Increasing video budgets with
“nearly 80 percent of top executives [expecting] to spend more … on
one-to-many video streaming technologies – such as business broadcasting.”

Improving production quality
with “more than three-quarters of executives [predicating] ‘video success’
on the ability to deliver broadcast-quality video, which most would agree
is 1080p or greater.”

Producing events and meetings with
“virtual complements,”
with “live keynote broadcasts [serving
as] the hook that organizers [can] use to draw registrants and secure
virtual event attendance.”2

To help realize these ambitions, enterprise leaders are investing in
robust and reliable video content management (VCM) systems.

What Is VCM?

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As defined by Gartner, video content management (VCM) “comprises products
intended to manage and facilitate the delivery of one-to-any, on-demand or
live video across internet protocols. It may also include associated
network services – content delivery networks (CDN) or enterprise content
delivery networks (ECDN) – intended to facilitate the delivery of video.
[VCM] serves workers and customers who need to watch – and workers who
need to share – videos.”3

For context, video content management is a subset of enterprise
content management
(ECM), which encompasses:

  • Paper documents
  • Electronic mail (or e-mail)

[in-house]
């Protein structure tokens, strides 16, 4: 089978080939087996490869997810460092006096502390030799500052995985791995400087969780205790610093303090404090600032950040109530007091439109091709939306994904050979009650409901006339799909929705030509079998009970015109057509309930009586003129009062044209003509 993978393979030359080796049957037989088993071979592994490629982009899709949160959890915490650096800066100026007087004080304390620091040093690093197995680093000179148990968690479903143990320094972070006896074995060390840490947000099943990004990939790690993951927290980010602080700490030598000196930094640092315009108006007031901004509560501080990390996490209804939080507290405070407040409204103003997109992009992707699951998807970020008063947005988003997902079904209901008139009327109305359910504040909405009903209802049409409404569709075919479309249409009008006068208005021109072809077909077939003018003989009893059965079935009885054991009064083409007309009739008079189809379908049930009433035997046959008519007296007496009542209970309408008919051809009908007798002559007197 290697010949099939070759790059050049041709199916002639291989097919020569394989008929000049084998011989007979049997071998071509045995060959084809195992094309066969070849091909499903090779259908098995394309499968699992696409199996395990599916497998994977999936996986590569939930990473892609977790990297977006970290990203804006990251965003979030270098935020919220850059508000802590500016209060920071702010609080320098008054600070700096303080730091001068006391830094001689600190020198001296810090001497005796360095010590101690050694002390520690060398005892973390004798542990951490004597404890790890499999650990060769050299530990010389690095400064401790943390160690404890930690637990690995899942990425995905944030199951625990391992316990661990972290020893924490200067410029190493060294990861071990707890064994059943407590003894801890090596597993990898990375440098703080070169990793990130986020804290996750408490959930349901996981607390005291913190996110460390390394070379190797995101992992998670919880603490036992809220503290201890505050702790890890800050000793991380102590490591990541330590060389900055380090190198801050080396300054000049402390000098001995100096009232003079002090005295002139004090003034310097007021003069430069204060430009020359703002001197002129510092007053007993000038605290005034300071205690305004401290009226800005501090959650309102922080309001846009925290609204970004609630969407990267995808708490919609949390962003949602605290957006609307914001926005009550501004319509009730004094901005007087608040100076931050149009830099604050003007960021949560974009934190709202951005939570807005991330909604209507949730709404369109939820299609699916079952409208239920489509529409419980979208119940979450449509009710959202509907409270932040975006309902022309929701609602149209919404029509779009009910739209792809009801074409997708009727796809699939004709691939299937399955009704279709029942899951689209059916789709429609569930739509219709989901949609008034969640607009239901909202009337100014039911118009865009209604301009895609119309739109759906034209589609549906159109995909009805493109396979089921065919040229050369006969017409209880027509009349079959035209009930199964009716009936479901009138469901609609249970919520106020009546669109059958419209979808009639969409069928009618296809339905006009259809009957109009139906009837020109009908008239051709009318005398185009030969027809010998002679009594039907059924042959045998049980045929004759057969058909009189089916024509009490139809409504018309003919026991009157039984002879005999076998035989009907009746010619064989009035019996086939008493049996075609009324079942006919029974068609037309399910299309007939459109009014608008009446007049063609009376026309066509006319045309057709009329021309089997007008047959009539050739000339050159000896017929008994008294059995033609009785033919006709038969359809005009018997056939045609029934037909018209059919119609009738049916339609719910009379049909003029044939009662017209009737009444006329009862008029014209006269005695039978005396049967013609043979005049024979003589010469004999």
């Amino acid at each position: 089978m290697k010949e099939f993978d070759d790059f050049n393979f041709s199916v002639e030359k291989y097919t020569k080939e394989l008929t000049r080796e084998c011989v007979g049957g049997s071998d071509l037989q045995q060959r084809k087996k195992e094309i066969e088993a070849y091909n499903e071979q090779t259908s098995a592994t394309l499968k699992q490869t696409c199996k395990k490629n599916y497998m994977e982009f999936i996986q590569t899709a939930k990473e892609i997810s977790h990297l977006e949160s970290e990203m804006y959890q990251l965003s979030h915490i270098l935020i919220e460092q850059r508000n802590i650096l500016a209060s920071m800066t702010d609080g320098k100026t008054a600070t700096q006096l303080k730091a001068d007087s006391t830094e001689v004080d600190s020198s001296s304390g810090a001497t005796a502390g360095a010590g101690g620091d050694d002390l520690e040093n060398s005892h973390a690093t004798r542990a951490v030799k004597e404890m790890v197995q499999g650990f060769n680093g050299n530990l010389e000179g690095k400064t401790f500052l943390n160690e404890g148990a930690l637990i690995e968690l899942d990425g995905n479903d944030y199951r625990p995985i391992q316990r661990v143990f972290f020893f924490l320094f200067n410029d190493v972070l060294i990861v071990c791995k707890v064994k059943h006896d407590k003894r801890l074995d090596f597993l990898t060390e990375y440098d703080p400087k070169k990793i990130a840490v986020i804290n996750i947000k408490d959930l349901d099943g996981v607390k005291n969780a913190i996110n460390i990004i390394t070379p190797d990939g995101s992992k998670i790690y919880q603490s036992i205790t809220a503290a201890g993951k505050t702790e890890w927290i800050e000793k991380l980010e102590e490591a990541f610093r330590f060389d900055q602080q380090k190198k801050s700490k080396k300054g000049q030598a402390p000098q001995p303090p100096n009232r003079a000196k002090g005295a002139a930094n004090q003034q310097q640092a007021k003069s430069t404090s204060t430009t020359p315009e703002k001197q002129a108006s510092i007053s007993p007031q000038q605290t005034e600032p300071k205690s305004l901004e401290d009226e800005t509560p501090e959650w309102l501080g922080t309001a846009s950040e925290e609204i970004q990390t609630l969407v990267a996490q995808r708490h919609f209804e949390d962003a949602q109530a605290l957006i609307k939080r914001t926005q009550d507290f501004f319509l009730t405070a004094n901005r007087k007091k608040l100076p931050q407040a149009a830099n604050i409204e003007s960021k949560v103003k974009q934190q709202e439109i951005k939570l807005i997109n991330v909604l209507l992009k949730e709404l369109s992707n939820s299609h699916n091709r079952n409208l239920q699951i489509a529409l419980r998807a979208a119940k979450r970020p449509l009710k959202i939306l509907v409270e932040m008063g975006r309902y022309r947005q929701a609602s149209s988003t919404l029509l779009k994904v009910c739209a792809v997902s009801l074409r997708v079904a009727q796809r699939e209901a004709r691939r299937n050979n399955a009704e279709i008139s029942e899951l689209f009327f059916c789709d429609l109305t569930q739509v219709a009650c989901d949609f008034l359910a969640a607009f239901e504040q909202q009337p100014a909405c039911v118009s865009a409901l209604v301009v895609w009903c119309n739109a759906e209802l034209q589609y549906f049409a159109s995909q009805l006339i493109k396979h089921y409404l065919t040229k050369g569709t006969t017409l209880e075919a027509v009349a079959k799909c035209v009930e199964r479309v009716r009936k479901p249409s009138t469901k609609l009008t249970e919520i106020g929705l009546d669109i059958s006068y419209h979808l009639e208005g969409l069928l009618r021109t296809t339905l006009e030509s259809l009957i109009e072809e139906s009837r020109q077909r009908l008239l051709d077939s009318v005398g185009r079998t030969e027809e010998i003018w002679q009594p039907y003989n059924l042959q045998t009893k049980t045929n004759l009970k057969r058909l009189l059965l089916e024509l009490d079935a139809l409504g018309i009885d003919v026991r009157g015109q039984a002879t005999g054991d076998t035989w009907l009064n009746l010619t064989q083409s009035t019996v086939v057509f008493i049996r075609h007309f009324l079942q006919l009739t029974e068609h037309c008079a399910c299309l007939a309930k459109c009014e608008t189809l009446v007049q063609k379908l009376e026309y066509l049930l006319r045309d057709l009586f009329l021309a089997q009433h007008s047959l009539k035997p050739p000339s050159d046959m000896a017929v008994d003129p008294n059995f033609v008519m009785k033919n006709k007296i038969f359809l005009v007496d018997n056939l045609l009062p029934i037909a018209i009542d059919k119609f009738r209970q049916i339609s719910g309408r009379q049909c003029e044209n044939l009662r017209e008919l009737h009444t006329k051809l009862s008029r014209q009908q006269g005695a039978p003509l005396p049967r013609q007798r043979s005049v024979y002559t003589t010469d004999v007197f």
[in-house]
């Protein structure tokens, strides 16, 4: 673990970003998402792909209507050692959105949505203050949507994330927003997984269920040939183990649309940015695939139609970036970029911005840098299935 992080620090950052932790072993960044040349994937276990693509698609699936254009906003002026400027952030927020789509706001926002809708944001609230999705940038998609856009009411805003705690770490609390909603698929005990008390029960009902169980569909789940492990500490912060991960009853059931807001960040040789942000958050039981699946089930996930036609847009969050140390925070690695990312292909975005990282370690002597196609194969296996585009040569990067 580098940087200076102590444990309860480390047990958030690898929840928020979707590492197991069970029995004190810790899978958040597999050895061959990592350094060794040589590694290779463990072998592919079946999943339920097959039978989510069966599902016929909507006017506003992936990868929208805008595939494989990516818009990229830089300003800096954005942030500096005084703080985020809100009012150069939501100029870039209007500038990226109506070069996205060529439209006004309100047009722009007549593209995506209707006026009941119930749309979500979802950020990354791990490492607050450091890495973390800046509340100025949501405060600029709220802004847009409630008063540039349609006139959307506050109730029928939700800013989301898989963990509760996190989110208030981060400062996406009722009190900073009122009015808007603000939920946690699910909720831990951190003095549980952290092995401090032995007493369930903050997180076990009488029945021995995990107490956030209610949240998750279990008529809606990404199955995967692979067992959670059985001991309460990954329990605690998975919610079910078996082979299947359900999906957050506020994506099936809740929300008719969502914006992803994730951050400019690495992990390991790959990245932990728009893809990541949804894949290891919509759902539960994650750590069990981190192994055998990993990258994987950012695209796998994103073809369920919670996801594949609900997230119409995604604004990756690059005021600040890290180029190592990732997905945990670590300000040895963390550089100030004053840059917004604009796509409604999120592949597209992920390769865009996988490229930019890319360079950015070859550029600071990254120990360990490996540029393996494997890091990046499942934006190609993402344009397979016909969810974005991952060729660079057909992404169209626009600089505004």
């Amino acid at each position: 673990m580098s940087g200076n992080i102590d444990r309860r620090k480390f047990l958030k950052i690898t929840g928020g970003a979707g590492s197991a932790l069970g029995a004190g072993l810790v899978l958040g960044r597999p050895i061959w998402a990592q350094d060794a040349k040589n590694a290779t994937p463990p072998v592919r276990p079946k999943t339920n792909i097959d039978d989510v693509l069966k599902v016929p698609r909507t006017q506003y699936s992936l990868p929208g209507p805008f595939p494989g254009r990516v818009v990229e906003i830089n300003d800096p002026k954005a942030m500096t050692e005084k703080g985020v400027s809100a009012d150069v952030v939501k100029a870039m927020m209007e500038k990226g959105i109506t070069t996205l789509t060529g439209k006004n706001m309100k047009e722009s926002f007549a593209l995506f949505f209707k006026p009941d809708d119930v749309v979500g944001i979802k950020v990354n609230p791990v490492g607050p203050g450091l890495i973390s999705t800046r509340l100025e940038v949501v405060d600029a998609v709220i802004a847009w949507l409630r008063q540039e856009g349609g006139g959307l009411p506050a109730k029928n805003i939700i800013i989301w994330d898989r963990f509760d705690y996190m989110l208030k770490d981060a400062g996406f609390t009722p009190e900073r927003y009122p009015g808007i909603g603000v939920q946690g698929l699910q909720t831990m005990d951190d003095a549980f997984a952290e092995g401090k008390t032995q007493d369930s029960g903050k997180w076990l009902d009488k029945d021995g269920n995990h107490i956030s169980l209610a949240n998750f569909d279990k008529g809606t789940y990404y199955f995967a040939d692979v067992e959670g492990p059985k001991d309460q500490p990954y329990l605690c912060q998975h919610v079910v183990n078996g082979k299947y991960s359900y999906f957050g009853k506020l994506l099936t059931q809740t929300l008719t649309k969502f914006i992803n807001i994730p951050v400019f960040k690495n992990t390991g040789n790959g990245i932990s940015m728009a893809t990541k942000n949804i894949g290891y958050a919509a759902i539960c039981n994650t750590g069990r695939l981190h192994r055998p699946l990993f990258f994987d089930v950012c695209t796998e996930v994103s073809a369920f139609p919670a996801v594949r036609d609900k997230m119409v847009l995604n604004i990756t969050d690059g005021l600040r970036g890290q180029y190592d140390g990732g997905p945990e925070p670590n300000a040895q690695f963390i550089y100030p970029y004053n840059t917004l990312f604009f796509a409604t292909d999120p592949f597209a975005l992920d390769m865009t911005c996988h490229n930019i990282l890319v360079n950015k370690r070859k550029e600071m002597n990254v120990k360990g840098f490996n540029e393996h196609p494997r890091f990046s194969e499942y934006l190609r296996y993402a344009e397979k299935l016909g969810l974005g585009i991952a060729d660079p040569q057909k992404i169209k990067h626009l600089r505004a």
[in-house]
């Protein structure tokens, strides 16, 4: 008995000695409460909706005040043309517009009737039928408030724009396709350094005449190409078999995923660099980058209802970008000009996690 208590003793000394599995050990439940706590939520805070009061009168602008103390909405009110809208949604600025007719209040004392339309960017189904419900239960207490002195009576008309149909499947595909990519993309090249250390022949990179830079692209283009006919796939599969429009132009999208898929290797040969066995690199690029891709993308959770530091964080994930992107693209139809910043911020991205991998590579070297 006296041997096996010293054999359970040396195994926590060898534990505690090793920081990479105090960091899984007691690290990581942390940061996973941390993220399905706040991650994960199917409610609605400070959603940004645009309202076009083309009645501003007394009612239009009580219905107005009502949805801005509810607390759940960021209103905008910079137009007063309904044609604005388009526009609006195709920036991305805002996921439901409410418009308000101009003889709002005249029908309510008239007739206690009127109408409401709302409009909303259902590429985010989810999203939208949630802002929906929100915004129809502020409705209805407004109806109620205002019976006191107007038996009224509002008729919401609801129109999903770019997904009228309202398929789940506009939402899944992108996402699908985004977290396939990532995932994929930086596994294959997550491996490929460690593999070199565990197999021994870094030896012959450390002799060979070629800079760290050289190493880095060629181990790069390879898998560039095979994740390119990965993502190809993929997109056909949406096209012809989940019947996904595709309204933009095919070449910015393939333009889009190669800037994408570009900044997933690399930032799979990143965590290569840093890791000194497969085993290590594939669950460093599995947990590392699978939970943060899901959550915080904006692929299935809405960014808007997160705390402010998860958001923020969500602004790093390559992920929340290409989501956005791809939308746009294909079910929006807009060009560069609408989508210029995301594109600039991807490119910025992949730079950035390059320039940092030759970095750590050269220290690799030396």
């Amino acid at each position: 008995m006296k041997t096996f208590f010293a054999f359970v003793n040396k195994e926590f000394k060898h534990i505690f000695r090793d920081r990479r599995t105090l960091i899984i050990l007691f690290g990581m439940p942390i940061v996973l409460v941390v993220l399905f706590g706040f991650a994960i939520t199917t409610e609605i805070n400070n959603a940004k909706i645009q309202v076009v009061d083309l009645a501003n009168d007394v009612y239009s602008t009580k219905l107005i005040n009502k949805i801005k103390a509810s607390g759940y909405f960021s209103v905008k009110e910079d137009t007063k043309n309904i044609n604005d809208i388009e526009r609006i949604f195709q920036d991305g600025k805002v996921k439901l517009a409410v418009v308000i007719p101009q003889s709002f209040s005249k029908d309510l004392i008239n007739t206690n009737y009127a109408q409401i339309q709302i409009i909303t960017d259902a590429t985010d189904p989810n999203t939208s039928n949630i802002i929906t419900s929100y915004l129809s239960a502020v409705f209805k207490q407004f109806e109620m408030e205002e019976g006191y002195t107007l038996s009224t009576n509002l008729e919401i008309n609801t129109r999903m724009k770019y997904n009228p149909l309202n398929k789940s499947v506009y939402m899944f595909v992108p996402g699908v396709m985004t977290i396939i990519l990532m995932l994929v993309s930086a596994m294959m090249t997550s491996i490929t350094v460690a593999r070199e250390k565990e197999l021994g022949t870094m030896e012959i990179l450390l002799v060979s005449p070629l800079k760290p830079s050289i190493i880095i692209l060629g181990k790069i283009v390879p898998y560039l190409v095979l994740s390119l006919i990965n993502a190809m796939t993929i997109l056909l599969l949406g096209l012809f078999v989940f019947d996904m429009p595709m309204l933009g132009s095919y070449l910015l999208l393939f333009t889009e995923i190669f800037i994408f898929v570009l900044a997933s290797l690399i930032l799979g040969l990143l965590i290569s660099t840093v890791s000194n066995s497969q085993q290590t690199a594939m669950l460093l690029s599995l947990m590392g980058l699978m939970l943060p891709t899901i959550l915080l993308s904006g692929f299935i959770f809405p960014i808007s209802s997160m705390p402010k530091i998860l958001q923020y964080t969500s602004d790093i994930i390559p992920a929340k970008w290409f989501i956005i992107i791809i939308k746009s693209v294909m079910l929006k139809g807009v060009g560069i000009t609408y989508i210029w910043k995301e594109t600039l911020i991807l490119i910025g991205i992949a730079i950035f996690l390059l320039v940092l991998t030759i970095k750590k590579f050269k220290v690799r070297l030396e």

• Social media posts
  • Web content
  • Photos and other images
  • Audio files
  • Video files

Video content, incidentally, comprises up to 80 percent of all internet
traffic today.4

Video Marketing

While video has numerous enterprise applications, the need to produce –
and manage – enterprise video is experienced perhaps most profoundly by
enterprise marketers. Consider the following statistics:

  • “54 percent of consumers want to see more video content from a brand
    or business they support.
  • “86 percent of marketing professionals use video as a marketing tool.
  • “Videos are a consumers’ favorite type of content to see from a brand
    on social media. Consumers expect more video content.”5

The ability of an enterprise to engage its customers – and potential
customers – is heavily tied to its ability to manage its video content via
a video content management system.

VCM System

A video content management (VCM) system (or solution) is a software
application used to manage video assets. According to analyst Barry Owen,
a VCM system acts as a video database, simplifying the storage,